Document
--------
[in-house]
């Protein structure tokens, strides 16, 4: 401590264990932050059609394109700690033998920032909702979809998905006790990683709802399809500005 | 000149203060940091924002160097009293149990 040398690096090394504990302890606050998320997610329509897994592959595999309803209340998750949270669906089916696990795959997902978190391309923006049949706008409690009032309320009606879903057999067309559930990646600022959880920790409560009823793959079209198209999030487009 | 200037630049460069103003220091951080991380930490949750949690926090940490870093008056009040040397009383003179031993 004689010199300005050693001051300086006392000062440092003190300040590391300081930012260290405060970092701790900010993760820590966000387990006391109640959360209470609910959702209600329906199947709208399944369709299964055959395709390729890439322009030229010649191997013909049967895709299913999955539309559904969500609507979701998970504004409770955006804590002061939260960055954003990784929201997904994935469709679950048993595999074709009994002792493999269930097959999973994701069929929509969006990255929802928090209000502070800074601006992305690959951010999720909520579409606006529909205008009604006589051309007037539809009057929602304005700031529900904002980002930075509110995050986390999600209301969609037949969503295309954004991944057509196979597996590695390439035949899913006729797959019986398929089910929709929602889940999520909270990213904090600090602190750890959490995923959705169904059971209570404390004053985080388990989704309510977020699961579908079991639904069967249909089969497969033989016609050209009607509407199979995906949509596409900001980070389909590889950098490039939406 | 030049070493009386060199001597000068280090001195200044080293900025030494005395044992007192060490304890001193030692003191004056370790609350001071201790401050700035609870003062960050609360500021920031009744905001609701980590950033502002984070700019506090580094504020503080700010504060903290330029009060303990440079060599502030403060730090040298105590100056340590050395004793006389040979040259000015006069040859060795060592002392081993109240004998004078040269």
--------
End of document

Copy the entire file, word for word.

[in-house]
């Protein structure tokens, strides 16, 4: 401590264990932050059609394109700690033998920032909702979809998905006790990683709802399809500005 | 000149203060940091924002160097009293149990 040398690096090394504990302890606050998320997610329509897994592959595999309803209340998750949270669906089916696990795959997902978190391309923006049949706008409690009032309320009606879903057999067309559930990646600022959880920790409560009823793959079209198209999030487009 | 200037630049460069103003220091951080991380930490949750949690926090940490870093008056009040040397009383003179031993 004689010199300005050693001051300086006392000062440092003190300040590391300081930012260290405060970092701790900010993760820590966000387990006391109640959360209470609910959702209600329906199947709208399944369709299964055959395709390729890439322009030229010649191997013909049967895709299913999955539309559904969500609507979701998970504004409770955006804590002061939260960055954003990784929201997904994935469709679950048993595999074709009994002792493999269930097959999973994701069929929509969006990255929802928090209000502070800074601006992305690959951010999720909520579409606006529909205008009604006589051309007037539809009057929602304005700031529900904002980002930075509110995050986390999600209301969609037949969503295309954004991944057509196979597996590695390439035949899913006729797959019986398929089910929709929602889940999520909270990213904090600090602190750890959490995923959705169904059971209570404390004053985080388990989704309510977020699961579908079991639904069967249909089969497969033989016609050209009607509407199979995906949509596409900001980070389909590889950098490039939406 | 030049070493009386060199001597000068280090001195200044080293900025030494005395044992007192060490304890001193030692003191004056370790609350001071201790401050700035609870003062960050609360500021920031009744905001609701980590950033502002984070700019506090580094504020503080700010504060903290330029009060303990440079060599502030403060730090040298105590100056340590050395004793006389040979040259000015006069040859060795060592002392081993109240004998004078040269």